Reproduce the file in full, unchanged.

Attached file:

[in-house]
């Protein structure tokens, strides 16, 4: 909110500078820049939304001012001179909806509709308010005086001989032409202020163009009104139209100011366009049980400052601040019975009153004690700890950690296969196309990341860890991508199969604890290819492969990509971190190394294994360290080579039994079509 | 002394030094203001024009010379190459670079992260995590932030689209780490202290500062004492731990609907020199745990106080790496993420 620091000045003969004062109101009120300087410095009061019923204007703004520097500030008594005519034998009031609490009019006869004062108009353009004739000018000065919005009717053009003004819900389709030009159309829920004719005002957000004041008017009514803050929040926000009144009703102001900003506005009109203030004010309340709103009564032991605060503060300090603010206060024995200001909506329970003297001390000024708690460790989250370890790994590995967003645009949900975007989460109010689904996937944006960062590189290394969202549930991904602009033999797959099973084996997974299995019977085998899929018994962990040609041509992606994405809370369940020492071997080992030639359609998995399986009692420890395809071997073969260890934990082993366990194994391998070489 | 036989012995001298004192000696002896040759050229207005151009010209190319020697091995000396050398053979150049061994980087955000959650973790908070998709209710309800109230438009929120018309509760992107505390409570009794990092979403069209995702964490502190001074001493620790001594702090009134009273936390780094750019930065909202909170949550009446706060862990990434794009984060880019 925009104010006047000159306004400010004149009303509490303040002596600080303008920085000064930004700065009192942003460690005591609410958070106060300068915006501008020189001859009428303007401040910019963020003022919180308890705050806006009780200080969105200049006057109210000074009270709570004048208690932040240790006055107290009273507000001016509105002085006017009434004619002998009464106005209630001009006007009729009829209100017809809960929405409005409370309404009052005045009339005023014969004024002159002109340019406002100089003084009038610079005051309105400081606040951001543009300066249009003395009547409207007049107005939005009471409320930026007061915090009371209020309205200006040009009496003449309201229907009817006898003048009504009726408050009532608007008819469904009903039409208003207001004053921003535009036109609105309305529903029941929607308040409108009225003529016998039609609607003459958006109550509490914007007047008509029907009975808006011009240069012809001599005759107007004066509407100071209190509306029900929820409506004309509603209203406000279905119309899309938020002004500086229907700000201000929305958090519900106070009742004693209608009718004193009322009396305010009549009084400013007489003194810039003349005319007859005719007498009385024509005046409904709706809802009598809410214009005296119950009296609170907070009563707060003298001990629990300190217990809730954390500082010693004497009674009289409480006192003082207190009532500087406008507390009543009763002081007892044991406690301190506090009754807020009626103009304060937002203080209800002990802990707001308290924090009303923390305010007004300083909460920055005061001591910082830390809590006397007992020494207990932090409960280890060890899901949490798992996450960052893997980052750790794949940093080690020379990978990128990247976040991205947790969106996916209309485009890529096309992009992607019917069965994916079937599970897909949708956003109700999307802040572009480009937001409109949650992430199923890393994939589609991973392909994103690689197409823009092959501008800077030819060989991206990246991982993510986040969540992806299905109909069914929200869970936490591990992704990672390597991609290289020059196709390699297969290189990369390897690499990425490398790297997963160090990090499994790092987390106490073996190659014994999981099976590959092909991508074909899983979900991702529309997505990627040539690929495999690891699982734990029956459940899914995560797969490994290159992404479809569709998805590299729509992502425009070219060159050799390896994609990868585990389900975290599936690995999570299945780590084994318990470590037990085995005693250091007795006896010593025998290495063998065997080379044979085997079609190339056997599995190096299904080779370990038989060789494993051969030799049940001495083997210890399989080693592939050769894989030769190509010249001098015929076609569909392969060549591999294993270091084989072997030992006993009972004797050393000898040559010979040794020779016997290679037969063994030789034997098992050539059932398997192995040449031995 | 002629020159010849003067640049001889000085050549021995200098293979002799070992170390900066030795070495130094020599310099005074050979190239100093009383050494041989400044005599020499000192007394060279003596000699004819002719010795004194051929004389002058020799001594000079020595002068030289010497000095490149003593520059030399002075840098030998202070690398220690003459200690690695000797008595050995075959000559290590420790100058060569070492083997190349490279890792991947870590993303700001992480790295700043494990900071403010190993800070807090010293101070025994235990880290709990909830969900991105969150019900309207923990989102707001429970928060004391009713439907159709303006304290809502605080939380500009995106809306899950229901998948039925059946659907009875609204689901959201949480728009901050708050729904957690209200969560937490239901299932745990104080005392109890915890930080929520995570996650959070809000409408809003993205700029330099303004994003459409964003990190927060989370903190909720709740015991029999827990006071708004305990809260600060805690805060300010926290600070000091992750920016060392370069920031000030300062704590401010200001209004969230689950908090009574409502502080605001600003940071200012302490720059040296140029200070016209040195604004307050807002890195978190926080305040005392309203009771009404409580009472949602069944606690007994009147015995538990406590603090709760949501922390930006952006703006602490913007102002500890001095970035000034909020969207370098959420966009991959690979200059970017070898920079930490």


[in-house]
């Protein structure tokens, strides 16, 4: 909110500078820049939304001012001179909806509709308010005086001989032409202020163009009104139209100011366009049980400052601040019975009153004690700890950690296969196309990341860890991508199969604890290819492969990509971190190394294994360290080579039994079509 | 002394030094203001024009010379190459670079992260995590932030689209780490202290500062004492731990609907020199745990106080790496993420 620091000045003969004062109101009120300087410095009061019923204007703004520097500030008594005519034998009031609490009019006869004062108009353009004739000018000065919005009717053009003004819900389709030009159309829920004719005002957000004041008017009514803050929040926000009144009703102001900003506005009109203030004010309340709103009564032991605060503060300090603010206060024995200001909506329970003297001390000024708690460790989250370890790994590995967003645009949900975007989460109010689904996937944006960062590189290394969202549930991904602009033999797959099973084996997974299995019977085998899929018994962990040609041509992606994405809370369940020492071997080992030639359609998995399986009692420890395809071997073969260890934990082993366990194994391998070489 | 036989012995001298004192000696002896040759050229207005151009010209190319020697091995000396050398053979150049061994980087955000959650973790908070998709209710309800109230438009929120018309509760992107505390409570009794990092979403069209995702964490502190001074001493620790001594702090009134009273936390780094750019930065909202909170949550009446706060862990990434794009984060880019 925009104010006047000159306004400010004149009303509490303040002596600080303008920085000064930004700065009192942003460690005591609410958070106060300068915006501008020189001859009428303007401040910019963020003022919180308890705050806006009780200080969105200049006057109210000074009270709570004048208690932040240790006055107290009273507000001016509105002085006017009434004619002998009464106005209630001009006007009729009829209100017809809960929405409005409370309404009052005045009339005023014969004024002159002109340019406002100089003084009038610079005051309105400081606040951001543009300066249009003395009547409207007049107005939005009471409320930026007061915090009371209020309205200006040009009496003449309201229907009817006898003048009504009726408050009532608007008819469904009903039409208003207001004053921003535009036109609105309305529903029941929607308040409108009225003529016998039609609607003459958006109550509490914007007047008509029907009975808006011009240069012809001599005759107007004066509407100071209190509306029900929820409506004309509603209203406000279905119309899309938020002004500086229907700000201000929305958090519900106070009742004693209608009718004193009322009396305010009549009084400013007489003194810039003349005319007859005719007498009385024509005046409904709706809802009598809410214009005296119950009296609170907070009563707060003298001990629990300190217990809730954390500082010693004497009674009289409480006192003082207190009532500087406008507390009543009763002081007892044991406690301190506090009754807020009626103009304060937002203080209800002990802990707001308290924090009303923390305010007004300083909460920055005061001591910082830390809590006397007992020494207990932090409960280890060890899901949490798992996450960052893997980052750790794949940093080690020379990978990128990247976040991205947790969106996916209309485009890529096309992009992607019917069965994916079937599970897909949708956003109700999307802040572009480009937001409109949650992430199923890393994939589609991973392909994103690689197409823009092959501008800077030819060989991206990246991982993510986040969540992806299905109909069914929200869970936490591990992704990672390597991609290289020059196709390699297969290189990369390897690499990425490398790297997963160090990090499994790092987390106490073996190659014994999981099976590959092909991508074909899983979900991702529309997505990627040539690929495999690891699982734990029956459940899914995560797969490994290159992404479809569709998805590299729509992502425009070219060159050799390896994609990868585990389900975290599936690995999570299945780590084994318990470590037990085995005693250091007795006896010593025998290495063998065997080379044979085997079609190339056997599995190096299904080779370990038989060789494993051969030799049940001495083997210890399989080693592939050769894989030769190509010249001098015929076609569909392969060549591999294993270091084989072997030992006993009972004797050393000898040559010979040794020779016997290679037969063994030789034997098992050539059932398997192995040449031995 | 002629020159010849003067640049001889000085050549021995200098293979002799070992170390900066030795070495130094020599310099005074050979190239100093009383050494041989400044005599020499000192007394060279003596000699004819002719010795004194051929004389002058020799001594000079020595002068030289010497000095490149003593520059030399002075840098030998202070690398220690003459200690690695000797008595050995075959000559290590420790100058060569070492083997190349490279890792991947870590993303700001992480790295700043494990900071403010190993800070807090010293101070025994235990880290709990909830969900991105969150019900309207923990989102707001429970928060004391009713439907159709303006304290809502605080939380500009995106809306899950229901998948039925059946659907009875609204689901959201949480728009901050708050729904957690209200969560937490239901299932745990104080005392109890915890930080929520995570996650959070809000409408809003993205700029330099303004994003459409964003990190927060989370903190909720709740015991029999827990006071708004305990809260600060805690805060300010926290600070000091992750920016060392370069920031000030300062704590401010200001209004969230689950908090009574409502502080605001600003940071200012302490720059040296140029200070016209040195604004307050807002890195978190926080305040005392309203009771009404409580009472949602069944606690007994009147015995538990406590603090709760949501922390930006952006703006602490913007102002500890001095970035000034909020969207370098959420966009991959690979200059970017070898920079930490």